That’s really just the tip of the iceberg. I could probably do 20 more posts of sorting things I learned by category – Parenting, Moving, Traveling, Renting, Wifing, Friendship, Philadelphia, Winter Fashion, etc. etc. etc.  Heck, I may have just drafted my editorial calendar for the next month.  What did you learn in 2010?

And now welcome 2011! I hope you’re arriving health, happiness and prosperity to everyone who follows The Philadelphia Outsider!  Happy New Year!

Merry Christmas and Happy Holidays from the Philadelphia Outsider

And the Grinch, with his grinch-feet ice-cold in the snow,
Stood puzzling and puzzling: “How could it be so?”

“It came with out ribbons! It came without tags!”
“It came without packages, boxes or bags!”

And he puzzled three hours, till his puzzler was sore.
Then the Grinch thought of something he hadn’t before!

“Maybe Christmas,” he thought, “doesn’t come from a store.” “Maybe Christmas…perhaps…means a little bit more!”

And what happened then? Well…in Whoville they say,
That the Grinch’s small heart Grew three sizes that day!

And the minute his heart didn’t feel quite so tight,
He whizzed with his load through the bright morning light,

And he brought back the toys! And the food for the feast!
And he, HE HIMSELF! The Grinch carved the roast beast!

The Grinch Who Stole Christmas by Dr. Suess is one of my all-time favorite Christmas stories.  I try to make sure to watch it with the kids each year.  Not only for entertainment, but as a reminder that spirit of giving is so very important in our lives.  And I’m not ashamed to admit to you that I get a little choked up EVERY time his tiny heart bursts out of the heart measuring device.  Sometimes I find it necessary to leave the room.  (I blame this overabundance of emotion on becoming a mother).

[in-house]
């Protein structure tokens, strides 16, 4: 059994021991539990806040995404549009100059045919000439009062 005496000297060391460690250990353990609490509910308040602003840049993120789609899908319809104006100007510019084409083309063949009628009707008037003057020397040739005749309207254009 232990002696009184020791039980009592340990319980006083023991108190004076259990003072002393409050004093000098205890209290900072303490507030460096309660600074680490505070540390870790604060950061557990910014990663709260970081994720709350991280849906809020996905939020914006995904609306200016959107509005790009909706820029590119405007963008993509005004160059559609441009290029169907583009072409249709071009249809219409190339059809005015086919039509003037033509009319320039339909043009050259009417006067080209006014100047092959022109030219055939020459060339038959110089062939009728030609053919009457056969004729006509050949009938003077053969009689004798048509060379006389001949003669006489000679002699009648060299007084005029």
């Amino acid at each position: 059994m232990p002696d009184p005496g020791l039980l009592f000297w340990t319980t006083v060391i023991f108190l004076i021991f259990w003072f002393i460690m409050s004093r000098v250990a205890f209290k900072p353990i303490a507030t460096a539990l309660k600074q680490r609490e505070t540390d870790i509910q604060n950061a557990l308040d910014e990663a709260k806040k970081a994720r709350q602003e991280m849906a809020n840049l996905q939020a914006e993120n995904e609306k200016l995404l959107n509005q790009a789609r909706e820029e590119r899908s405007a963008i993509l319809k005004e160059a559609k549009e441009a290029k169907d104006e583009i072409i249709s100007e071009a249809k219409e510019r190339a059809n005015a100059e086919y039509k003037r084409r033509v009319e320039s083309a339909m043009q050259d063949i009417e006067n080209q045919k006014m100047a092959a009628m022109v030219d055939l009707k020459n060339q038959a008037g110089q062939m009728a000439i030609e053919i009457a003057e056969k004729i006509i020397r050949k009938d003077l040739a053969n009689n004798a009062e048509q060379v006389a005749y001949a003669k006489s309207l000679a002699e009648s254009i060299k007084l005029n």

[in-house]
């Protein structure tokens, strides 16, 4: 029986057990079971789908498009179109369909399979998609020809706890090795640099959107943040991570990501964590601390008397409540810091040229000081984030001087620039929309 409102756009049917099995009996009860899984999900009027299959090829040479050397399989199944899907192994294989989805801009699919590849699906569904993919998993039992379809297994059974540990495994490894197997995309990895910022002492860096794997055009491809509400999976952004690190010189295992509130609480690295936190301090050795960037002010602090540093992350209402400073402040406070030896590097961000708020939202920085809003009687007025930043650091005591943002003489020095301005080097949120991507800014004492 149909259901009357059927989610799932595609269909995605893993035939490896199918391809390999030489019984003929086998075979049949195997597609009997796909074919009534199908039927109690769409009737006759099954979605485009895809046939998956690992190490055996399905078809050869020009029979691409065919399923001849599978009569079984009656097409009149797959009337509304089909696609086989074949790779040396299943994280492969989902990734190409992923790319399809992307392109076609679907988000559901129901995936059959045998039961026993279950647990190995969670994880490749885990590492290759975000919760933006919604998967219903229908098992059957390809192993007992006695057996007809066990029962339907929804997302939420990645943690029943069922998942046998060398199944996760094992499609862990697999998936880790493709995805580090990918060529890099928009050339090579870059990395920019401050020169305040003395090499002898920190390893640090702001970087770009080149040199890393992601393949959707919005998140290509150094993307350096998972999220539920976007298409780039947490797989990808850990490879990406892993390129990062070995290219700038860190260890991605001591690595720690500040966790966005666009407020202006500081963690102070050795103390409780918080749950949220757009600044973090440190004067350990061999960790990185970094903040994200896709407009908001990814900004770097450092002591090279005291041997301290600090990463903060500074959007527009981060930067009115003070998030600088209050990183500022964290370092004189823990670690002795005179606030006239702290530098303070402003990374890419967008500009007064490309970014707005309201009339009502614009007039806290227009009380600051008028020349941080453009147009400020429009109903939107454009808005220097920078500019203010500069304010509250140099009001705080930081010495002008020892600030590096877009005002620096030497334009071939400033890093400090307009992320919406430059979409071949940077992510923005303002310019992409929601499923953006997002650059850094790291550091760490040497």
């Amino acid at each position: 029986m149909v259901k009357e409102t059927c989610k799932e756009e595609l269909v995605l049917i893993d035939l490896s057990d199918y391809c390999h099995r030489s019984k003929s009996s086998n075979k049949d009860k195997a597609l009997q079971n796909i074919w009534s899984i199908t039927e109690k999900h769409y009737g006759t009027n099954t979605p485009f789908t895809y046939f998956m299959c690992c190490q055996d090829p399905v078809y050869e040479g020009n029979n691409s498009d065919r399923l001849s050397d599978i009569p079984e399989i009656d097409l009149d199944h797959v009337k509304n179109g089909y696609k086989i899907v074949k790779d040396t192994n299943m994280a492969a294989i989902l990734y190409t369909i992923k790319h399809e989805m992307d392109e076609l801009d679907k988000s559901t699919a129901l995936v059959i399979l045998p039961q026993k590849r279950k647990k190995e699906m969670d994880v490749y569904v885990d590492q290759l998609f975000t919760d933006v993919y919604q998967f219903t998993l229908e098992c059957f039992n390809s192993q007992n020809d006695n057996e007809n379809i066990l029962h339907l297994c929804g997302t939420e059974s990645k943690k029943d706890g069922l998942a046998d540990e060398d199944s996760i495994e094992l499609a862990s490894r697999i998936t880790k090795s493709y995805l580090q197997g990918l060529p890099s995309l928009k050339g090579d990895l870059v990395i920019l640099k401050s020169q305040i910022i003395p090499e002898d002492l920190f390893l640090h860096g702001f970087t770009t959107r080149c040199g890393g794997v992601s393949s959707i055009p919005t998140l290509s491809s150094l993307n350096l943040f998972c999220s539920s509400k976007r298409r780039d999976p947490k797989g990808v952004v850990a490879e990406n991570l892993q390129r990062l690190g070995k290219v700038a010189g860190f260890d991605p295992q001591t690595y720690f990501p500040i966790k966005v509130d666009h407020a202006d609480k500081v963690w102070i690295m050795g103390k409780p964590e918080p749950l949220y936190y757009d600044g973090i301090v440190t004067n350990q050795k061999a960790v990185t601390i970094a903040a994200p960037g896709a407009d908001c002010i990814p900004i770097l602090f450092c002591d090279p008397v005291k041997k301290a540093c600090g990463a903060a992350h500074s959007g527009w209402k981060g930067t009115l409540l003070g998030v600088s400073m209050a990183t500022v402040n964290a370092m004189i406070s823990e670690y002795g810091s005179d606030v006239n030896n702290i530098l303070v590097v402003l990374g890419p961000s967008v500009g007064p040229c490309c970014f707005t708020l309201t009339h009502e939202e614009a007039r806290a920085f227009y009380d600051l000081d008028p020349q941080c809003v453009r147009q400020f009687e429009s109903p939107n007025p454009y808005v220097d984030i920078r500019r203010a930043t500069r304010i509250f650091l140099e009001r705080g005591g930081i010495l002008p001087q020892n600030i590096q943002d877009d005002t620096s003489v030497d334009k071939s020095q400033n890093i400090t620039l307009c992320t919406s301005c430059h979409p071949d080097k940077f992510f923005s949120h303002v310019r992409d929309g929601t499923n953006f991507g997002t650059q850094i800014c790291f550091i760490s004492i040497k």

Since many of my recent posts have been somewhat “heavy” on the shopping aspect of the holidays, I thought I would take a moment to honor the season and say Happy Christmas dear friends – near and far.  Many blessings to you and your family!

And now, this Philadelphia Outsider is going to take some time to count her Christmas blessings and hope that her heart grows three sizes, too.

I’ll see you next week!

A few weeks ago (in the middle of the 12 Days : 12 Ways : 2 Buy Local series), US Airways Magazine named Philadelphia the #1 Best City for Getting Into the Holiday Spirit.

I couldn’t agree more (though admittedly I’ve only been in one of the other top 15 cities during the holidays – London, which was indeed beautifully festive).

The joyful happenings around town are so plentiful, I’m left thinking, “Where can I get that cloning technology so I can go to everything. Experience everything.”

In the past month we’ve done our best to participate in the city-wide celebration. We endured a very cold lighting of the City Hall Christmas Tree (and consequently Christmas Village). The Narberth Dickens Festival, where the streets were transformed into 18th century London, was such a fun way to spend a winter afternoon with family.  And dear old Santa Claus at Center City Macy’s was worth the wait and oh so sweet to my little ones.

Soldier Boy and Miss Sassafras @ Philadelphia City Hall Tree Lighting

Sadly, our timing was off to see the light show in the Grand Court, but we might make it down there one last time before the lights dim for the season.

Speaking of little ones, my kids have delighted in several quintessential Christmas-in-Philly experiences, including the Reading Terminal Market Holiday Railroad, the Comcast Holiday Spectacular show at Comcast Center and countless other opportunities to celebrate this special time of year.